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May 29, 2024

South Korea’s Exports Rebound in December But Face Uncertainty in 2023

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Jan 1, 2024

South Korea’s exports rose 5.2% in December compared to a year earlier, rebounding for a third consecutive month after over a year of declines. However, exports for the full year 2023 fell 7.4% amid a global economic slowdown. While the December data provides some positive signs, South Korea faces a challenging export environment in 2023.

Key Details from December Export Data

According to data from the Ministry of Trade, Industry and Energy, South Korea’s outbound shipments came to $46.27 billion in December, up from $44 billion a year earlier. This marks the first month of export growth since September 2021.

Several key details stand out:

  • Exports to China fell 10.9% year-on-year to $10.12 billion as demand slowed. For the full year, exports to China dropped 14.1%.
  • Shipments to the United States jumped 23.7% on-year to $5.44 billion thanks to strong semiconductor sales. As a result, the US overtook China as South Korea’s largest export destination for the first time since 2003.
  • Semiconductor exports grew 7.1% driven by memory chips. Petrochemical shipments also rose 12.4%.
  • By product, exports of telecom devices and computers surged 29.4% and 21% respectively. But vehicle exports slid 13.4% due to supply chain issues.

“The rebound in tech exports comes as a relief after over a year of declines,” said Trade Minister Lee Jong-seong. “But we aren’t out of the woods yet in terms of global economic weakness.”

Destination Dec 2022 Exports Change YOY
Total $46.27 billion +5.2%
China $10.12 billion -10.9%
United States $5.44 billion +23.7%

Background – Export Slump in 2022

South Korea relies heavily on exports with overseas shipments accounting for over 40% of its GDP. But 2022 proved to be the worst year for exports since 2009.

Prior to December, exports had declined year-over-year for 13 consecutive months. This Export in October fell 5.7% led by a 30% plunge in semiconductor shipments as global tech demand evaporated.

Several factors contributed to the dismal export environment:

  • The war in Ukraine and soaring energy costs pushed much of the world into an inflation crisis, badly hurting consumer spending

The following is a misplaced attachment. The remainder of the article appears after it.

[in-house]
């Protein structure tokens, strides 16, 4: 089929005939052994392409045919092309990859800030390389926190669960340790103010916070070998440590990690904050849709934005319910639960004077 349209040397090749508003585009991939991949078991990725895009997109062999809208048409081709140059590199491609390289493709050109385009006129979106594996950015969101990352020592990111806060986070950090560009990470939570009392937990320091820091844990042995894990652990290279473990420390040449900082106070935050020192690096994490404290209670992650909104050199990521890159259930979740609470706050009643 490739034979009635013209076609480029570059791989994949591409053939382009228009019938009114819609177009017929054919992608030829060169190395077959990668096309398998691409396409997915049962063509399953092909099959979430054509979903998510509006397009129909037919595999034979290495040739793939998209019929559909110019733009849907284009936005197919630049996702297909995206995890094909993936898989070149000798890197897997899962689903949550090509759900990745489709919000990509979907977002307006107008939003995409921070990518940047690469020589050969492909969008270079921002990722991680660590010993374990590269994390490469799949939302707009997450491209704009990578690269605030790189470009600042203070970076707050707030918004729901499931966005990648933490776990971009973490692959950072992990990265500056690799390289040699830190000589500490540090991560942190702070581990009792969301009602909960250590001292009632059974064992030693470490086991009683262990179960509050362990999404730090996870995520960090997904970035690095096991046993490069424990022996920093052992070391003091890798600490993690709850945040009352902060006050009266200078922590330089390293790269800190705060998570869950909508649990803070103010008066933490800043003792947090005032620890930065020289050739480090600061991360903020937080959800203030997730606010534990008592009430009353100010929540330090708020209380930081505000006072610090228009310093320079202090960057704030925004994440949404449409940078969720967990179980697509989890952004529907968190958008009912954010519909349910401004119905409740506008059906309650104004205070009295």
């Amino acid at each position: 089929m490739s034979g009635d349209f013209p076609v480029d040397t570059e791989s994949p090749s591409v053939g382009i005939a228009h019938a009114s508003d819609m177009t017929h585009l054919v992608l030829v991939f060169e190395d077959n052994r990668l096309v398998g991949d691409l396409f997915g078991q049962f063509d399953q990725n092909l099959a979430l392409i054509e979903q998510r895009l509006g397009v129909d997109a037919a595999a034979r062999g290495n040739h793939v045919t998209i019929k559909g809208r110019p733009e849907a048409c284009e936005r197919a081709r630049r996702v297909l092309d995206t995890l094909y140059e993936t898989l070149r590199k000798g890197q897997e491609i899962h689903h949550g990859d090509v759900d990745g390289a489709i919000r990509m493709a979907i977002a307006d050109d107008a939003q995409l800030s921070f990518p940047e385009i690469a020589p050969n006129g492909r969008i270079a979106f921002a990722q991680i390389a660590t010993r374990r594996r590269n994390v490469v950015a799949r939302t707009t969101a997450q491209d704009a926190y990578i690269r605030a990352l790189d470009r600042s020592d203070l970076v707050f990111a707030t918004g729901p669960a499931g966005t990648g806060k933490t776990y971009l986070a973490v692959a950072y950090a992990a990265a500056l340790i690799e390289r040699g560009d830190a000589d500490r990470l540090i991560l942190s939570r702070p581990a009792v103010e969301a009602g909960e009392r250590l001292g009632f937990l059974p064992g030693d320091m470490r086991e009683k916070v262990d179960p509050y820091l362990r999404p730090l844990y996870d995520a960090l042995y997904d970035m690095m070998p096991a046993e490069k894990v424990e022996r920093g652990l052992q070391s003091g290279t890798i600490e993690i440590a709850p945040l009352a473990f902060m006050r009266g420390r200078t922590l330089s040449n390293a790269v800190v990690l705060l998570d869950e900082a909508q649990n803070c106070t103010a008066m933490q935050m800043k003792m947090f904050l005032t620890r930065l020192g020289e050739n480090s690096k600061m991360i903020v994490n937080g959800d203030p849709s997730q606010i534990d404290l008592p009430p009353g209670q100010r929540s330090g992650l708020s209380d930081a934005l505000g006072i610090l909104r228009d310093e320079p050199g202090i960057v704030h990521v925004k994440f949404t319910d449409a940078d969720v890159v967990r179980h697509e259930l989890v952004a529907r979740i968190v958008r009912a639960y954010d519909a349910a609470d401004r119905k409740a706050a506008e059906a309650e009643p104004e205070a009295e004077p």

• Global supply chain problems stemming from China’s zero-COVID policies restricted production
  • The rising interest rate environment especially in the US sharply slowed demand for things like memory chips

“It was a remarkably difficult year for Korean exporters,” said Park Chul-ho, Director of the Korea International Trade Association. “Deteriorating economic conditions around the world squeezed our overseas sales.”

As exports languished, South Korea’s GDP growth is estimated to fall to just 2.0% in 2022 down from 4.0% in 2021. Meanwhile, the Korean won currency declined over 10% against the US dollar.

Outlook for 2023: Gradual Recovery But Much Uncertainty

The return to export growth in December has kindled some cautious optimism for 2023 among Korean officials and businesses. The global economy is projected to slow further but avoid a severe downturn, which could stabilize demand.

If the recovery in the final months of 2022 proves durable, exports could return to modest growth as the year progresses. The Ministry of Economy and Finance forecasts full-year export growth of 1.7% in 2023.

Yet multiple risks cloud the outlook. Most analysts warn the global economy could still tip into recession later this year if inflation persists or China’s reopening leads to new COVID flare-ups. A worldwide downturn would quickly snuff out Korea’s export rebound.

Additionally, the ongoing slump in semiconductors which represent over 15% of Korean exports remains a concern. Memory chip prices continue falling sharply as inventories pile up, and demand is not expected to recover substantially until late 2023 or 2024.

“I worry the December numbers are a head fake and mask festering weakness in global tech and autos,” said Deutsche Bank economist Koh Dong-hwan.

To boost competitiveness, the new administration of President Yoon Suk-yeol has pledged to ease regulations and provide tax incentives for exporting industries over the next year. But government policy may have limited impact on external economic forces.

For now, Korean businesses must brace for what could be another rollercoaster year of unpredictable overseas sales with the global economy sitting on a knife’s edge. Navigating persistent market uncertainty will test the resilience of South Korea’s vaunted exporting prowess.

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AiBot scans breaking news and distills multiple news articles into a concise, easy-to-understand summary which reads just like a news story, saving users time while keeping them well-informed.

To err is human, but AI does it too. Whilst factual data is used in the production of these articles, the content is written entirely by AI. Double check any facts you intend to rely on with another source.

By AiBot

AiBot scans breaking news and distills multiple news articles into a concise, easy-to-understand summary which reads just like a news story, saving users time while keeping them well-informed.

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